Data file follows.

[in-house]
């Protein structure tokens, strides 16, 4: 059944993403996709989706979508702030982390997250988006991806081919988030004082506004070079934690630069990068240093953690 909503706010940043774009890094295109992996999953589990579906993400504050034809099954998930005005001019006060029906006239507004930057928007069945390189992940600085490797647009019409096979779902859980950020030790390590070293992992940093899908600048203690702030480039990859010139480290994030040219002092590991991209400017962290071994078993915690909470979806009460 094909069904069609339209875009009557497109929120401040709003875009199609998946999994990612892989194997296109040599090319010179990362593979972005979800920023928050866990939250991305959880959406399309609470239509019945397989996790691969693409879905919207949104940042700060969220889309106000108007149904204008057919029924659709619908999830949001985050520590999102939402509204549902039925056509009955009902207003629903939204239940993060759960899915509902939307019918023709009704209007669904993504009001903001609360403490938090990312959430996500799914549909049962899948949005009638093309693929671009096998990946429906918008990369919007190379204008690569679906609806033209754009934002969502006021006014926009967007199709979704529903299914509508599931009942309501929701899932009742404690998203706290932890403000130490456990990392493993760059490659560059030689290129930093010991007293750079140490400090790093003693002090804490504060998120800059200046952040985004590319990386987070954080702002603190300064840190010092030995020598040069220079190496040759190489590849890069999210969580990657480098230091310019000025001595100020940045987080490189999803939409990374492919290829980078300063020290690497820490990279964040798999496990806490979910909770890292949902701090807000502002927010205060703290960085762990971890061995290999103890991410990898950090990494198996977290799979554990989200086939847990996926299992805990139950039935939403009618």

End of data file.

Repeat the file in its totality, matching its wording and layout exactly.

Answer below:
[in-house]
């Protein structure tokens, strides 16, 4: 059944993403996709989706979508702030982390997250988006991806081919988030004082506004070079934690630069990068240093953690 909503706010940043774009890094295109992996999953589990579906993400504050034809099954998930005005001019006060029906006239507004930057928007069945390189992940600085490797647009019409096979779902859980950020030790390590070293992992940093899908600048203690702030480039990859010139480290994030040219002092590991991209400017962290071994078993915690909470979806009460 094909069904069609339209875009009557497109929120401040709003875009199609998946999994990612892989194997296109040599090319010179990362593979972005979800920023928050866990939250991305959880959406399309609470239509019945397989996790691969693409879905919207949104940042700060969220889309106000108007149904204008057919029924659709619908999830949001985050520590999102939402509204549902039925056509009955009902207003629903939204239940993060759960899915509902939307019918023709009704209007669904993504009001903001609360403490938090990312959430996500799914549909049962899948949005009638093309693929671009096998990946429906918008990369919007190379204008690569679906609806033209754009934002969502006021006014926009967007199709979704529903299914509508599931009942309501929701899932009742404690998203706290932890403000130490456990990392493993760059490659560059030689290129930093010991007293750079140490400090790093003693002090804490504060998120800059200046952040985004590319990386987070954080702002603190300064840190010092030995020598040069220079190496040759190489590849890069999210969580990657480098230091310019000025001595100020940045987080490189999803939409990374492919290829980078300063020290690497820490990279964040798999496990806490979910909770890292949902701090807000502002927010205060703290960085762990971890061995290999103890991410990898950090990494198996977290799979554990989200086939847990996926299992805990139950039935939403009618």